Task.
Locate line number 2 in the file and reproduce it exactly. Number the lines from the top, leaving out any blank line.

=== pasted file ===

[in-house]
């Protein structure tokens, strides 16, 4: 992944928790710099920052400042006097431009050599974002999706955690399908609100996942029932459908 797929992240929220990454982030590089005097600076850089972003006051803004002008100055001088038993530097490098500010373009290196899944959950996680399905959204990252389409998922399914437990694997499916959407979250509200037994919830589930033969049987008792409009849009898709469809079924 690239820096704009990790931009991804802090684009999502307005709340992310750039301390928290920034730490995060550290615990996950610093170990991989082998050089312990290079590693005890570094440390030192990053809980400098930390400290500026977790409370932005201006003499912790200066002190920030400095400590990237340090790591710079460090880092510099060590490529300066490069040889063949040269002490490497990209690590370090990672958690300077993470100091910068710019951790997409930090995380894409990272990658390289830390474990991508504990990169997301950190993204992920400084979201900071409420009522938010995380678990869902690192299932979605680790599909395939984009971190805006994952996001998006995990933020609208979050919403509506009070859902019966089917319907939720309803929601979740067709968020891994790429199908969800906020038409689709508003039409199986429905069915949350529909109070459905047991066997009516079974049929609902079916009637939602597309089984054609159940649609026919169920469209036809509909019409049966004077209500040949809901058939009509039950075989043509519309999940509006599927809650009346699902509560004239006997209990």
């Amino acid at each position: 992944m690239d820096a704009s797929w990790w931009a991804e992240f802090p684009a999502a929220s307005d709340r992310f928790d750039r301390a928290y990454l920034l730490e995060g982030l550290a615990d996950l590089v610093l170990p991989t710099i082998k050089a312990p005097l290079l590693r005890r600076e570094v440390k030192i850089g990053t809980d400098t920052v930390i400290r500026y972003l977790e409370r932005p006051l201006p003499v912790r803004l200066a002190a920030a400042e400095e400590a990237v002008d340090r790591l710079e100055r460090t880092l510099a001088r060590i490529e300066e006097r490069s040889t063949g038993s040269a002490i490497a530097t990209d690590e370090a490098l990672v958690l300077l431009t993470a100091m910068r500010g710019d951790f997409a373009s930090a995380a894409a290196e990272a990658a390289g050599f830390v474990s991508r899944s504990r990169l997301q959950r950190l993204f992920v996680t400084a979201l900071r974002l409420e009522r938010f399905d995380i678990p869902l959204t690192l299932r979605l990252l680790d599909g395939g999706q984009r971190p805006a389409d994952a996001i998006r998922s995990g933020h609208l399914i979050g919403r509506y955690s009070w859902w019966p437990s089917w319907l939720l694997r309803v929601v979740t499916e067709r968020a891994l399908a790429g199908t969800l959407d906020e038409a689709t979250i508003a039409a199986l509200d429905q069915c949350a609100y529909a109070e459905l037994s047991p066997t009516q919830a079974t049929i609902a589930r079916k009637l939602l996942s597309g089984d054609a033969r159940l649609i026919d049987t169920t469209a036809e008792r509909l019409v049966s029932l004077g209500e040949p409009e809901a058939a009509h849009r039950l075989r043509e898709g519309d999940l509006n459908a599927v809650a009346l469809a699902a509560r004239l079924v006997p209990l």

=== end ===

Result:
């Protein structure tokens, strides 16, 4: 992944928790710099920052400042006097431009050599974002999706955690399908609100996942029932459908 797929992240929220990454982030590089005097600076850089972003006051803004002008100055001088038993530097490098500010373009290196899944959950996680399905959204990252389409998922399914437990694997499916959407979250509200037994919830589930033969049987008792409009849009898709469809079924 690239820096704009990790931009991804802090684009999502307005709340992310750039301390928290920034730490995060550290615990996950610093170990991989082998050089312990290079590693005890570094440390030192990053809980400098930390400290500026977790409370932005201006003499912790200066002190920030400095400590990237340090790591710079460090880092510099060590490529300066490069040889063949040269002490490497990209690590370090990672958690300077993470100091910068710019951790997409930090995380894409990272990658390289830390474990991508504990990169997301950190993204992920400084979201900071409420009522938010995380678990869902690192299932979605680790599909395939984009971190805006994952996001998006995990933020609208979050919403509506009070859902019966089917319907939720309803929601979740067709968020891994790429199908969800906020038409689709508003039409199986429905069915949350529909109070459905047991066997009516079974049929609902079916009637939602597309089984054609159940649609026919169920469209036809509909019409049966004077209500040949809901058939009509039950075989043509519309999940509006599927809650009346699902509560004239006997209990």